parry. To a trained observer, it was blatantly obvious that I wasn’t doing much at all. The damage I was inflicting was healing up as soon as the blade came free, and the blight I was draining out was minimal at best.

But the sun kept setting, and the wall’s shadow kept advancing. I lurked at that edge, careful to never dart into the darkness for more than the length of a thrust, retreating across the carefully manicured grass one step at a time.

The Snot demon left a trail across the greenery, burned dead and brown like a snail trail from Hell. (Mrs. Effingham wasn’t going to be pleased at all when she saw that.) Twice, it braved the waning sun to try to wrap me up in its slimy coils, but I was too fast and it was too wussy to handle the light. Bubbles rose to its oily surface, bursting against the air with the stench of sulfur, the sound creating a distinctive hiss of frustration. It was getting pissed off.


The sky was sunset red when my heels hit the tile border around the koi pond, and I had to grin. Sure, I had no more room to retreat, and in about ten seconds, the sun was going to drop down below the top edge of the wall, casting the entire yard in darkness and giving the demon free rein. I had Monty right where I wanted him.

In an eyeblink, the sunlight was gone, and the angry demon rose above me, swaying as it towered. The face at the end was pocked by bursting bubbles of agitation, but there was no mistaking the snarl on the mockery of a mouth.

Come get some, bitch. I took one step back, into thin air, holding my sword safely to the side as I fell back.

I hit the water hard enough to almost knock my carefully gasped air from my lungs and sank straight to the bottom. From there, I watched through the riled waters as the enraged oil serpent dove headfirst after me.

It intended to crush me, I think, the heavy mass of black sludge spreading out to fill the shape of the pond, its entire body pouring into the water. For a split second, I thought it was going to succeed, and I know I felt my ribs creak under protest. The natural human demand for “Air!” registered in my brain, certain I was about to be smothered or drowned, or both, but before I could even think of flailing in panic, the weight suddenly lifted, and the demon launched itself out of the koi pond with an inhuman shriek.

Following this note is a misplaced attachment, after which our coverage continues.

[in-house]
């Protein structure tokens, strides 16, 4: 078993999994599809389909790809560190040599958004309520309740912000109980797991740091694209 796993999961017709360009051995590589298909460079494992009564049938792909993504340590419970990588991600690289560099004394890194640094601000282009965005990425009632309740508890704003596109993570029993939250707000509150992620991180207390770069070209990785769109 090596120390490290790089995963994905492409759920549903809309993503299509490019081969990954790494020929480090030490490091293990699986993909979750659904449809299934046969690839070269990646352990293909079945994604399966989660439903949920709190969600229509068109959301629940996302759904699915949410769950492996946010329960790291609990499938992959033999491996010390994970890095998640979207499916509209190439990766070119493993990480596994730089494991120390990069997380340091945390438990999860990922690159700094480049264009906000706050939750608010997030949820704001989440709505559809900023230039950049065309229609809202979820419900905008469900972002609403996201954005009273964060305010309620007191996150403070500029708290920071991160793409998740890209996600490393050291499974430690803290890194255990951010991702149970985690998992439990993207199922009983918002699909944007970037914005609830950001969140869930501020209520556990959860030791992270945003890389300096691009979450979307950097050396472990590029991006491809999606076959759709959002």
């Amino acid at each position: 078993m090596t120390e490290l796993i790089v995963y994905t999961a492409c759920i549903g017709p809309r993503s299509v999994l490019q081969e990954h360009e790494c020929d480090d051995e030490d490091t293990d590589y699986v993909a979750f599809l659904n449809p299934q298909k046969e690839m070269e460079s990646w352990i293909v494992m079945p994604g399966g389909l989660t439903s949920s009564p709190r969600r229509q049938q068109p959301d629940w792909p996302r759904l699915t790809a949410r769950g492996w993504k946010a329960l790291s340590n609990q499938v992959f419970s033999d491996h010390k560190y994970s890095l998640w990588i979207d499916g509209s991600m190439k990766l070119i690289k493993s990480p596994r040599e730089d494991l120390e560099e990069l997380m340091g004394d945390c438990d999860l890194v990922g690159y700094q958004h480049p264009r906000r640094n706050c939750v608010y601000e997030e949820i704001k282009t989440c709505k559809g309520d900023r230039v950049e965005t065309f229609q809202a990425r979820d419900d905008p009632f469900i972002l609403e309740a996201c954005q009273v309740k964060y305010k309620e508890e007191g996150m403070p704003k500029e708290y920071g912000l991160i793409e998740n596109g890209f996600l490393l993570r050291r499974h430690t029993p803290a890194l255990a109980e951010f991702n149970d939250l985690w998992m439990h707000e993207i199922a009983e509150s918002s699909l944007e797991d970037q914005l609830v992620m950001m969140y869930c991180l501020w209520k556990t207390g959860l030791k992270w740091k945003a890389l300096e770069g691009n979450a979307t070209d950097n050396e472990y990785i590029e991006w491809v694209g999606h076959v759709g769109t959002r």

I fought to the surface despite the weight of my armor (and the padding beneath that had soaked up its own weight in water), to see the Snot demon writhing on the grass like a salted earthworm. Over and over the coils rolled, like it would tie itself in knots, and a thick oily smoke rolled off its transparent skin.

I’d be lying if I pretended I wasn’t a little smug. “That’s right. Holy water, bitch. Suck it.” The glint of gold caught my eye, and I bent to retrieve my coin from the bottom of the pool. My fake, absolutely worthless, magically blessed coin. Thank you, my love. One of my wife’s brilliant ideas. I couldn’t wait to tell her it had worked.

A hand entered my vision, and I looked up to find Elliot offering to help me out of the koi pond. Probably not a bad idea, considering how much heavier I was now than when I’d gone in. “Thanks, kid.”

I grabbed his forearm, intending to haul myself out, when I heard it. It was the sound of bacon sizzling, the sound of water boiling furiously. I looked over, dreading what I already knew I was going to see.

There was Monty, swelling up like the world’s biggest blood blister, its surface straining to contain the rolling boil within. Even as I watched, a thin slit appeared, and the oil slick spurted from it, driven by the unbelievable internal pressure. Monty was about to blow.

“Fire in the hole!” I grabbed the kid by the front of his shirt and dragged him into the water, falling on top of him to protect him further. Problem being, there was room for one man at the bottom of the pool, but not two. Half submerged as I was, the explosion was enough to deafen me, the sound wave skipping across the top of the water to smack me upside my very thick skull.

I waited as long as I could, until bits-o-Monty stopped raining down on me, before I fought my way into standing, letting Elliot scramble for air. Drowning the client would be bad, m’kay?